First impression on unpacking the Q702 test unit was the solid feel and clean, minimalist styling.
Sun tools upgrade geared for multicore apps
- — 23 June, 2009 11:09
Recognizing that developers these days must program for multicore processors, Sun Microsystems on Tuesday is releasing an upgrade to its native development tools package geared to this new responsibility.
Sun, though, would not comment on what Oracle's impending acquisition plans might mean for the product, called Sun Studio 12 Update 1, thus leaving its fate up in the air similar to other Sun technologies.
Built for programmers developing applications in C, C++, and Fortran, Sun Studio 12 Update 1 is "focused on really unleashing application performance on multicore processors as well as simplifying parallel development on those processors," said Dan Roberts, director of product management for the data center software group at Sun.
But Roberts, asked what the impending purchase of Sun might mean for the tool, instead deferred to Sun statements on the merger. Sun on that page said Solaris has been the leading OS for the Oracle database. But no specific statement pertaining to Sun Studio could be found. An Oracle representative, when asked about the fate of the product, merely responded that the transaction had not closed yet.
Sun Studio is commonly used for building transactional applications as well as telecommunications, government, and military applications. It also is being used in retail and manufacturing application realms. The package consists of tools such as parallelizing compilers, debuggers, and libraries.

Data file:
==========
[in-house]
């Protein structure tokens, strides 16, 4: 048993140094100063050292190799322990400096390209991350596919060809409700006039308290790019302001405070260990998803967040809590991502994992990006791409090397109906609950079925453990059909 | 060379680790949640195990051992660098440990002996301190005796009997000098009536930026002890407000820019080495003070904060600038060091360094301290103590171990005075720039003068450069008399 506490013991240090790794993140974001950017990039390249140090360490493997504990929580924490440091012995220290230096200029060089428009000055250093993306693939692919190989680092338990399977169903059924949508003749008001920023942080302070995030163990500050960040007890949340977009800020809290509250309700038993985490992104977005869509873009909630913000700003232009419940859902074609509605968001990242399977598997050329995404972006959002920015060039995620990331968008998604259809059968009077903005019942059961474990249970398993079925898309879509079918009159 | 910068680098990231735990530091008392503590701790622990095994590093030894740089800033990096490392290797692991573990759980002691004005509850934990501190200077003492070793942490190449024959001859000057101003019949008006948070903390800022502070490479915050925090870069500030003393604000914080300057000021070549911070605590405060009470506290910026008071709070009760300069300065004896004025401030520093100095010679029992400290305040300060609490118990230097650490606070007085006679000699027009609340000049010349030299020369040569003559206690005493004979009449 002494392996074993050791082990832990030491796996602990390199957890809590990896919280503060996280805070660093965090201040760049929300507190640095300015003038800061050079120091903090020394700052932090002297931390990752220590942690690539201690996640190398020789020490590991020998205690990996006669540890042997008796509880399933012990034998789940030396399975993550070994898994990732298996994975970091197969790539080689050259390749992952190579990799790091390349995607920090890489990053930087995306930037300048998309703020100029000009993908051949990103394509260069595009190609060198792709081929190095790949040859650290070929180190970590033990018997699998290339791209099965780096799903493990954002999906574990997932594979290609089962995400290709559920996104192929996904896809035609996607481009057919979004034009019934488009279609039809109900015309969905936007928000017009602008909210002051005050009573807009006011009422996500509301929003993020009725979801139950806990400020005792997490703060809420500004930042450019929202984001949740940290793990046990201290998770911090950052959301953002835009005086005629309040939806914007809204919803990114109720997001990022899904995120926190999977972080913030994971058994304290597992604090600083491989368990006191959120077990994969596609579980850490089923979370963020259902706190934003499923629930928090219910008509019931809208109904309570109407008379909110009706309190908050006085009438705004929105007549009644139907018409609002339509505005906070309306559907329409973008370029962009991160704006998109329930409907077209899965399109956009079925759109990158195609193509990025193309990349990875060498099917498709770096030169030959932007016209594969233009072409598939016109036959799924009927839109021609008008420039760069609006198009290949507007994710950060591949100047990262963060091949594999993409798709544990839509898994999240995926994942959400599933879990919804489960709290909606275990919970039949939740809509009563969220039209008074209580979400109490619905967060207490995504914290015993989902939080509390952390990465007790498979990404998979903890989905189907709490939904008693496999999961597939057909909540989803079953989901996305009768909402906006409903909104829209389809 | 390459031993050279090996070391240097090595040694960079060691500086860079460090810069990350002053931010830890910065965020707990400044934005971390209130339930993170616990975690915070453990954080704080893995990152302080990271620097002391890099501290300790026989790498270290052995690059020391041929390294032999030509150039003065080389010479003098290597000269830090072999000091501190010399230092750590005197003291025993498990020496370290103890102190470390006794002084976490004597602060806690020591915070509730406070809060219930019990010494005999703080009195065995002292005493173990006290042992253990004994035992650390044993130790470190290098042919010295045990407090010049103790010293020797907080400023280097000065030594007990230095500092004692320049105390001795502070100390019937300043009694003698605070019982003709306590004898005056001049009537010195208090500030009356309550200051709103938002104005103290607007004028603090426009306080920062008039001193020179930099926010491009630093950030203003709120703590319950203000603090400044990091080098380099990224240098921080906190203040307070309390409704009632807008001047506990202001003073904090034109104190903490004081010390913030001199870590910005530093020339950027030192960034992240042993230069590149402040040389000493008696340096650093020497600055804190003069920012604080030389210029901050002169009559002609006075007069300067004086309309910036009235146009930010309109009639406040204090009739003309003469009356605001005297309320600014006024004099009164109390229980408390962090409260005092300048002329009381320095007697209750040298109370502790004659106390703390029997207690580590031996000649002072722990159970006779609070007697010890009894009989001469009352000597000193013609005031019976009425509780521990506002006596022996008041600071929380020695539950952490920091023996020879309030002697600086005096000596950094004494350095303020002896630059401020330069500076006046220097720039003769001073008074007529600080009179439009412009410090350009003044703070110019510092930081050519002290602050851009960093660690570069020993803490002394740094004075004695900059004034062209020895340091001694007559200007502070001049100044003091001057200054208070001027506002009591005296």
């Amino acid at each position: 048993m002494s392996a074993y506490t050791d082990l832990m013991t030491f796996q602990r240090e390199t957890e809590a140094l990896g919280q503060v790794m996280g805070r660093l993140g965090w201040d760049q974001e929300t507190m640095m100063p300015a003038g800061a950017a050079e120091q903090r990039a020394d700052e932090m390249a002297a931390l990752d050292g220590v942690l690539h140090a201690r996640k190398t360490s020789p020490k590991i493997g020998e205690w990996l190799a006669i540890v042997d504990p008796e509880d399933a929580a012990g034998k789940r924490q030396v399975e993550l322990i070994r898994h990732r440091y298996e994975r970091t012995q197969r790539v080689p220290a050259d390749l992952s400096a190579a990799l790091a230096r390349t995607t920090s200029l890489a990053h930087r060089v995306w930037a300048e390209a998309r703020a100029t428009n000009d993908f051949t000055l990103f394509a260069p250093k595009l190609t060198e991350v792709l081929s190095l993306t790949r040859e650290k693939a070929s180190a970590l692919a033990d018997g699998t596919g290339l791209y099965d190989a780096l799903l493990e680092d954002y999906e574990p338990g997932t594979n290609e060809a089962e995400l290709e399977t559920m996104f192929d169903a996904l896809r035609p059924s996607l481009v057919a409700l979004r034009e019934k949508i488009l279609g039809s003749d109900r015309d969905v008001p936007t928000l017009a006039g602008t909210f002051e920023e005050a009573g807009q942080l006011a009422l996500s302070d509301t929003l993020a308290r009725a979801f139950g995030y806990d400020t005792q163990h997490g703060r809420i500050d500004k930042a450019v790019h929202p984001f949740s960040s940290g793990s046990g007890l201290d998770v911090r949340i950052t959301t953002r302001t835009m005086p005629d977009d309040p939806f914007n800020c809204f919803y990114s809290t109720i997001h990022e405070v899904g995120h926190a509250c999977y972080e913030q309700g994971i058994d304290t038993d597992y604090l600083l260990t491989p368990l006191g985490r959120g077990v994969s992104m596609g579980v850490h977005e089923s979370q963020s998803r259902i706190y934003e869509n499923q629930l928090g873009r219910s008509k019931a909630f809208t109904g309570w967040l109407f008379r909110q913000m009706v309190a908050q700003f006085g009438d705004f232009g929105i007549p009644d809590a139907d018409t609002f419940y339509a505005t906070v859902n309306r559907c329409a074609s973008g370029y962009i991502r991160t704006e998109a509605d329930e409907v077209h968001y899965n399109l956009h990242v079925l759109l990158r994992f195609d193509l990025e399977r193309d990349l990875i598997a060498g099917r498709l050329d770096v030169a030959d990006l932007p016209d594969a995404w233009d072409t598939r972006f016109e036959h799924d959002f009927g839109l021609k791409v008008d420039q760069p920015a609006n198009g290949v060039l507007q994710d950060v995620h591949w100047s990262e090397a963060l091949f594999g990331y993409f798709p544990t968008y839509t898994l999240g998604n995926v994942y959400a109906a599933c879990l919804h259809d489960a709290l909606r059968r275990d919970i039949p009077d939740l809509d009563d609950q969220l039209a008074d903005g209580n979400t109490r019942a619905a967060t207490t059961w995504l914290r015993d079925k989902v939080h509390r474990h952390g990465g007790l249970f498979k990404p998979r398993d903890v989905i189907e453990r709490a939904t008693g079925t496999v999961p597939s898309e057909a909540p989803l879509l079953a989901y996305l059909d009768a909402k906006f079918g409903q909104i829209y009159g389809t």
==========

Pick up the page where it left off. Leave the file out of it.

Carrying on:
Developers, Roberts said, must deal with parallelizing code. Conditions that can crop up if an application does not accommodate parallel development include race conditions, with two commands waiting for the other complete. Thread locking also is an issue. Included in Sun Studio 12 Update 1 are improved tools for dealing with such maladies as race detection, thread lock assistance, and application profiling.
Graphical capabilities have been added and more issues can be detected than before. A visual profiling tool based on Dynamic Tracing technology in Solaris is featured.
The tools package, which is offered free of charge with optional support plans available, can be used to build applications for OpenSolaris, Solaris, and different forms of Linux on Intel, AMD, and Sun Sparc chips.
Also featured is improved performance and optimizations for delivering optimized code for Solaris. The update also supports libraries and tools from the OpenMP 3.0 API specification, featuring capabilities for scheduling and synchronization to control code execution.
A stand-alone GUI debugger is included, called dbxTool.